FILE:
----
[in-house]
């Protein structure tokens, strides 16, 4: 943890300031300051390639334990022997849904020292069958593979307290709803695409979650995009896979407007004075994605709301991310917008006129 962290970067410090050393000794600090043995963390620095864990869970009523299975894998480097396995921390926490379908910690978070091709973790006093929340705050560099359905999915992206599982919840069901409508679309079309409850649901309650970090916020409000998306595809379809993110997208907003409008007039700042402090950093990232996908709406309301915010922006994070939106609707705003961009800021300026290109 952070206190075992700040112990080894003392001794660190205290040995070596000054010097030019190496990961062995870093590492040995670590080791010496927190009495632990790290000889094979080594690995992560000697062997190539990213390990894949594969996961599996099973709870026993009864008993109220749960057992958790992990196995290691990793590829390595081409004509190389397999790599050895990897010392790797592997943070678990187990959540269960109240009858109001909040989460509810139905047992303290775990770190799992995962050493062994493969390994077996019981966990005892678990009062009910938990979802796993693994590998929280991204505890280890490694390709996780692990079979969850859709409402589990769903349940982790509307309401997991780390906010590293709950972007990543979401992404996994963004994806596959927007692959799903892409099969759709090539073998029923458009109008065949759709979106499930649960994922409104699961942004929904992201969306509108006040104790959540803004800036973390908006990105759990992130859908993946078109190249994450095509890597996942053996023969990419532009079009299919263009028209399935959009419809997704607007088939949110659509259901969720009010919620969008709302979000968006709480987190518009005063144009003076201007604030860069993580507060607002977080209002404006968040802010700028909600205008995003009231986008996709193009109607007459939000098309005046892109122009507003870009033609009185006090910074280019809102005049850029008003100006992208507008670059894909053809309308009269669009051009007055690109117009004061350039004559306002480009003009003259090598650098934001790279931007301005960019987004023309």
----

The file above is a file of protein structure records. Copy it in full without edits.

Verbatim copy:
[in-house]
């Protein structure tokens, strides 16, 4: 943890300031300051390639334990022997849904020292069958593979307290709803695409979650995009896979407007004075994605709301991310917008006129 962290970067410090050393000794600090043995963390620095864990869970009523299975894998480097396995921390926490379908910690978070091709973790006093929340705050560099359905999915992206599982919840069901409508679309079309409850649901309650970090916020409000998306595809379809993110997208907003409008007039700042402090950093990232996908709406309301915010922006994070939106609707705003961009800021300026290109 952070206190075992700040112990080894003392001794660190205290040995070596000054010097030019190496990961062995870093590492040995670590080791010496927190009495632990790290000889094979080594690995992560000697062997190539990213390990894949594969996961599996099973709870026993009864008993109220749960057992958790992990196995290691990793590829390595081409004509190389397999790599050895990897010392790797592997943070678990187990959540269960109240009858109001909040989460509810139905047992303290775990770190799992995962050493062994493969390994077996019981966990005892678990009062009910938990979802796993693994590998929280991204505890280890490694390709996780692990079979969850859709409402589990769903349940982790509307309401997991780390906010590293709950972007990543979401992404996994963004994806596959927007692959799903892409099969759709090539073998029923458009109008065949759709979106499930649960994922409104699961942004929904992201969306509108006040104790959540803004800036973390908006990105759990992130859908993946078109190249994450095509890597996942053996023969990419532009079009299919263009028209399935959009419809997704607007088939949110659509259901969720009010919620969008709302979000968006709480987190518009005063144009003076201007604030860069993580507060607002977080209002404006968040802010700028909600205008995003009231986008996709193009109607007459939000098309005046892109122009507003870009033609009185006090910074280019809102005049850029008003100006992208507008670059894909053809309308009269669009051009007055690109117009004061350039004559306002480009003009003259090598650098934001790279931007301005960019987004023309």